By Paul Suplee, MBA, CEC, PC-3
We catered a wedding last weekend at a private residence. The happy couple happens to be family friends, and they own my great-grandfather’s mansion in Cumberland.
George Truog, my great-grandfather, was an eccentric Italian-Swiss artist who owned one of the largest glass companies on the East Coast at the turn of the century. I still have a considerable collection of his work, and the only way I can describe his magnum opus is that he made stadium cups.
Yes, stadium cups, as in when you go to the dock bar and get your orange crush, and it comes in the custom, logoed plastic cup? Well, that is pretty much where he made his bread and butter, he made logoed glasses and was a master in acid-etching.
Of course, I am minimalizing his talents, as many of his glasses are ornate and highly detailed, not having anything to do with particular brands or marketing. But, as far as I have been able to tell, the logo work is how he was able to build his opulent 27-room house.
After he lost his house around 1908 (a long and sordid tale), the house became the Franklin Mental Hospital, and if you consider turn-of-the-century psychological care, you can only imagine the heebie jeebies one gets as one walks through the hallowed halls.
To further accentuate this spiritual maelstrom, it later became the Leisure-Stein funeral home, which operated until the ’90s. Indeed, it is creepy. it is an amazing monument nonetheless. When you look at the front of the house, there are two cherubs formed in concrete above the front porch. Those are likenesses of my grandmother as a baby.
Back to the wedding, during the announcements, Joni noted to her guests (most of whom are well aware of the Truog House) that dinner was being prepared by the great-grandson of Truog. I had never been introduced as such, and it was a wonderful feeling knowing that I had such a connection to the event. And my team, being in the flow, or the groove, made it the easiest wedding possible.
And then I was asked my favorite question by a guest in a rather assuming manner: “Chef, I’m gluten-free, so I am assuming that I won’t have much to eat today, right?”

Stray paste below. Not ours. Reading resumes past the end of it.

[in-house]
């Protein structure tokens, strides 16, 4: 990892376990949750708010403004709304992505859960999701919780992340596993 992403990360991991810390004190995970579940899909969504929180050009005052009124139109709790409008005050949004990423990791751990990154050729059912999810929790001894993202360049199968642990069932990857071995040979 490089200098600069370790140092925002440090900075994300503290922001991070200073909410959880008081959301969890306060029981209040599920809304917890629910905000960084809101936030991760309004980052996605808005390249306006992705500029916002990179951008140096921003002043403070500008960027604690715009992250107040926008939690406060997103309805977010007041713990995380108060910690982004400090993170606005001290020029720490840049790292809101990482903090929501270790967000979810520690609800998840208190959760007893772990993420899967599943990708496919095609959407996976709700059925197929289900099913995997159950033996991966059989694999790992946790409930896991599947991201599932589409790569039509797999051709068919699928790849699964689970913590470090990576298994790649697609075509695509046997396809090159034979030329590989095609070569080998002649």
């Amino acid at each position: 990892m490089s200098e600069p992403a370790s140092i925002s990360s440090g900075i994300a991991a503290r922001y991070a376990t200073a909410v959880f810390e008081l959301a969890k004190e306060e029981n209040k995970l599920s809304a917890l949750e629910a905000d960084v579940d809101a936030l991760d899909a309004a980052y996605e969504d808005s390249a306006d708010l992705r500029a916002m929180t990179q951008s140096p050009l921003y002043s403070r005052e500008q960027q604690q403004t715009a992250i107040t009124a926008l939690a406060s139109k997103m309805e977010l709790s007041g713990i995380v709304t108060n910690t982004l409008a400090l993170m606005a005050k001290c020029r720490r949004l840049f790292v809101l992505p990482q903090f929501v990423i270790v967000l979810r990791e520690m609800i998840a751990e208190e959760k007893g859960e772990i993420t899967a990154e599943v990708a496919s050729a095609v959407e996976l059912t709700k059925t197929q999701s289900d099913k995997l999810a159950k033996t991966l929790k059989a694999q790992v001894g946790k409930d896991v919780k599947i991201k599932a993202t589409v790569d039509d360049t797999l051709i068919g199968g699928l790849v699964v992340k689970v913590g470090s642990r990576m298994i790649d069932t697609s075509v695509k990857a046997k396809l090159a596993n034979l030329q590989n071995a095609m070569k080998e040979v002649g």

Hold my wine.
Gluten-free is literally the easiest of all dietary limitations for which we can cook. As practitioners in this field, we should understand and sympathize with anyone and their restrictions. People do not choose allergies and sensitivities, and as such we need to ensure that we take care of our guests in every manner.
It was time for the passed hors d’oeuvres as it were, so I told him to give me five minutes. I returned with a plate of treats that would have sufficed as a meal in and of itself.
On the plate: House-smoked bluefish salad with pickled red onions and Alabama White BBQ sauce, assorted deviled eggs, a lovely goat cheese & heirloom grape tomato salad with basil puree and sweet vinegar glaze, and a tuna poke bowl. And then I told him that he could eat everything on the buffet except for two items. He shared that he is not a mac ‘n cheese, guy, so he wasn’t hurt in the least.
He ate. They all ate. And at the end of the day, I was proud to play a part in such a special day for our friends. I can only hope that I made my eccentric great-grandfather proud.
Tuna Poke Bowl
1# fresh ahi tuna
1/2 c. Hawaiian BBQ Sauce (Recipe follows)
4 c. Sushi rice (Recipe follows), cooked and cooled
1/2 c. Seaweed salad (purchased online)
¼ c. Pickled ginger
Sesame seeds and sushi seasoning, to taste
Hawaiian BBQ Sauce
makes about 1 quart
1 c. Soy sauce
1 c. Pineapple juice
2 Tbsp. Ketchup
1/2 c. Rice wine vinegar
1/2 c. Brown sugar, light
1/4 c. Roasted garlic
3-inch piece of peeled ginger, fresh
3 Tbsp. Black and white sesame seeds
2 Tbsp. Red pepper flakes
1. Combine everything in a saucepan except for the sesame seeds and pepper flakes.
1. Bring to a simmer and slowly reduce until it has slightly thickened. As it cools down, it will thicken more, so don’t go too far. Also, the more you reduce it, the saltier it will be, so be judicious in your simmering actions.
3. Strain to remove the ginger after you are happy with the consistency
4. Add the sesame seeds and red pepper flakes and refrigerate until ready to use.
Makes about 1 quart
2 c. Sushi rice
1/2 c. Rice wine vinegar
2 Tbsp. Sugar
1 piece of kombu or other sturdy seaweed
1. This isn’t as much a recipe as it is a guide, since every sushi rice manufacturer has slightly different procedures for making their rice.
2. Adjust the amount of water to add the vinegar. This is more of a Korean-style rice, but it works perfectly with the poke bowl.
—Paul Suplee is a Professor
of Culinary Arts at Wor-Wic
Community College and
owner of boxcar40.
Visit him at www.boxcar40.com.